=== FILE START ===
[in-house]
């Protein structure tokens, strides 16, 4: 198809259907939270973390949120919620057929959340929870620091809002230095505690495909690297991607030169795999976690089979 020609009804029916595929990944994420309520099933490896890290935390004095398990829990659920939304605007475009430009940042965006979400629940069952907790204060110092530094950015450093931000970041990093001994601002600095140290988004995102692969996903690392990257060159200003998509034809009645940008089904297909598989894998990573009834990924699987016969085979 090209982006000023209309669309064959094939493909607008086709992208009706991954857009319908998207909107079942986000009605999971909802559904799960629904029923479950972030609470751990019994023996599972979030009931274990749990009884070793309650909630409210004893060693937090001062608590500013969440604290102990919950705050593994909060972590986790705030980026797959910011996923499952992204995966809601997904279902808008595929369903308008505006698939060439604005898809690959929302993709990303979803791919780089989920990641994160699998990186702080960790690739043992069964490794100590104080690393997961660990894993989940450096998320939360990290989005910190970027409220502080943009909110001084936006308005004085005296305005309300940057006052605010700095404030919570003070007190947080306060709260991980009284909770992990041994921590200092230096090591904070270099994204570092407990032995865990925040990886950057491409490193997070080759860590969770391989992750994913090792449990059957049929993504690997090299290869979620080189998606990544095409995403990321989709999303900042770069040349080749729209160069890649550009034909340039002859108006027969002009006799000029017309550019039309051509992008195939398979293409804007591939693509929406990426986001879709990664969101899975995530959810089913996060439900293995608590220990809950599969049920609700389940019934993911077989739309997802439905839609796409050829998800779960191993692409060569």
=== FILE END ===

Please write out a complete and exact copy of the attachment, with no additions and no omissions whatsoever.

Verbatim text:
[in-house]
């Protein structure tokens, strides 16, 4: 198809259907939270973390949120919620057929959340929870620091809002230095505690495909690297991607030169795999976690089979 020609009804029916595929990944994420309520099933490896890290935390004095398990829990659920939304605007475009430009940042965006979400629940069952907790204060110092530094950015450093931000970041990093001994601002600095140290988004995102692969996903690392990257060159200003998509034809009645940008089904297909598989894998990573009834990924699987016969085979 090209982006000023209309669309064959094939493909607008086709992208009706991954857009319908998207909107079942986000009605999971909802559904799960629904029923479950972030609470751990019994023996599972979030009931274990749990009884070793309650909630409210004893060693937090001062608590500013969440604290102990919950705050593994909060972590986790705030980026797959910011996923499952992204995966809601997904279902808008595929369903308008505006698939060439604005898809690959929302993709990303979803791919780089989920990641994160699998990186702080960790690739043992069964490794100590104080690393997961660990894993989940450096998320939360990290989005910190970027409220502080943009909110001084936006308005004085005296305005309300940057006052605010700095404030919570003070007190947080306060709260991980009284909770992990041994921590200092230096090591904070270099994204570092407990032995865990925040990886950057491409490193997070080759860590969770391989992750994913090792449990059957049929993504690997090299290869979620080189998606990544095409995403990321989709999303900042770069040349080749729209160069890649550009034909340039002859108006027969002009006799000029017309550019039309051509992008195939398979293409804007591939693509929406990426986001879709990664969101899975995530959810089913996060439900293995608590220990809950599969049920609700389940019934993911077989739309997802439905839609796409050829998800779960191993692409060569």